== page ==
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Cancel culture is like a medieval mob, ‘Mr. Bean ‘

More and more people are done with the cancel culture. Or want to cancel the cancel culture. including Ricky Gervais, who said in August that he “doesn’t think it’s cool”. Rowan Atkinson has now also spoken out against the so-called “cancel culture”, in which people are boycotted or reviled online because their statement on a particular topic is seen as offensive by some.

“Mr. Bean ‘compares it to a medieval mob on a warpath. “The problem we have online is that an algorithm determines what we see, which provides a simplistic, binary view of society,” he said in conversation with Radio Times. “It then becomes a matter of: you are for us or you are against us. And if you are against us, you will be canceled. ”

The actor thinks it is important that people are open to multiple opinions. “But what we have now is the digital equivalent of a medieval mob roaming the streets looking for someone to burn at the stake. That is scary for someone who is a victim of that mob and it scares me for the future. ”


On social media, people still have to get used to “Mr. Bean ‘who suddenly gets so serious (“I just think it’s funny”), after which a side path is taken and a whole conversation starts about Rowan Atkinson and what other roles he played. “He’s also the voice in The Lion King of the bird that advises the lions! ”

Cancel culture

The idea behind the cancel culture is that a famous person says something startling, after which a group of people online takes offense. Then the idea is fueled that that person canceled must be. A fine must therefore be done, for example by terminating his or her career. In a nutshell.

Also read: In the series about dreaming star chef, everything goes wrong: I leave there is nothing!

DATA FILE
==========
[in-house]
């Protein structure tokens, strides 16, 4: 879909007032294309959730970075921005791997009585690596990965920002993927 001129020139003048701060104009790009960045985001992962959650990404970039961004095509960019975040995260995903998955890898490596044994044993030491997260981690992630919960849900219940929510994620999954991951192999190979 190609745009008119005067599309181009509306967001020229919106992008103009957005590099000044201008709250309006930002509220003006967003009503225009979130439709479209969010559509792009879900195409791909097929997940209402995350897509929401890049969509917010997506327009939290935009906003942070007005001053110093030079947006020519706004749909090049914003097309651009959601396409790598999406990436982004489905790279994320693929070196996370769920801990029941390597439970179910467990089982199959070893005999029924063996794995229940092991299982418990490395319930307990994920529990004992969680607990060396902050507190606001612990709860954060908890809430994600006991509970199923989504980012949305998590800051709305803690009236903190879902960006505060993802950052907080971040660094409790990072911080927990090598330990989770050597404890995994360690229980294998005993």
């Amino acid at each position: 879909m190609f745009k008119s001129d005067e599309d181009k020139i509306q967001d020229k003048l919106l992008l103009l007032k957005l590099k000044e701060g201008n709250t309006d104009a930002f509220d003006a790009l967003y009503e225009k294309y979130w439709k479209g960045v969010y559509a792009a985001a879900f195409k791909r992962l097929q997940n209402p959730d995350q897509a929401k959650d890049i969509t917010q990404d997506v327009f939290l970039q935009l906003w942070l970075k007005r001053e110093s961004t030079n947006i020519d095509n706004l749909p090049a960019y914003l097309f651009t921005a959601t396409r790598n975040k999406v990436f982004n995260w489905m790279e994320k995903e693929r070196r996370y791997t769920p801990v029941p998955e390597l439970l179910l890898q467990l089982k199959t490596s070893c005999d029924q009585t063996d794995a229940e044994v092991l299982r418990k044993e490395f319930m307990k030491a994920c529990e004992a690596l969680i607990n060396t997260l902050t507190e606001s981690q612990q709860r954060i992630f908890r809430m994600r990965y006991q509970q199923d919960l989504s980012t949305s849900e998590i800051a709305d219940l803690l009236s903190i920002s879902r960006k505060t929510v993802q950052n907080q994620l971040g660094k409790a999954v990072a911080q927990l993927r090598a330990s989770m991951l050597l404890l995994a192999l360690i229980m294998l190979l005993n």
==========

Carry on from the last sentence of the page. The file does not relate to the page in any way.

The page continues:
Ricky Gervais

As mentioned, Ricky Gervais already gave his opinion about the cancel culture. The British comedian, known for among others After Life, finds it “not cool” that people are fired because they have a different opinion or sense of humor. “You can choose not to watch a comedian because you don’t like him or her,” says Gervais. “But when people try to get someone fired because they don’t like their opinion, which has nothing to do with their job, that’s what I call cancel culture and that’s not cool.”

Gervais believes that someone should not be charged with a joke. “Anyone can call you an asshole, anyone can stop watching your show, anyone can burn your DVDs, but you shouldn’t have to go to court for a joke.” And he is not the only one who feels that way.


150 British and American authors, scientists and teachers have already spoken out in an open letter against the cancel culture in July last year.

The group writes in the letter that it applauds the current “necessary reckoning” with racial inequality, but that it does not accept the intolerance to dissent. The letter, published in Harper’s Magazine, denounces “public condemnation and exclusion” and “moral self-righteousness. It is becoming more and more common to call for retaliation when someone says or thinks something that would be unacceptable. ”

According to the authors, the current (online) culture that prevails makes public debate impossible. “The restriction of the debate, whether by a repressive government or an intolerant society, invariably harms those who have no power.”

The letter was signed by chess grandmaster Garri Kasparov and writers Salman Rushdie, Margaret Atwood and also J.K. Rowling, who has been under fire for a while for certain statements.

Former US President Obama said two years ago that it is no good if you just condemn others. “We have to get rid of that idea of ​​your own purity, that you never do anything wrong and never get discredited. The world is unclear, there are many uncertainties. People who do good things also have flaws. ”

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Cancel culture is like a medieval mob, “Mr. Bean ‘


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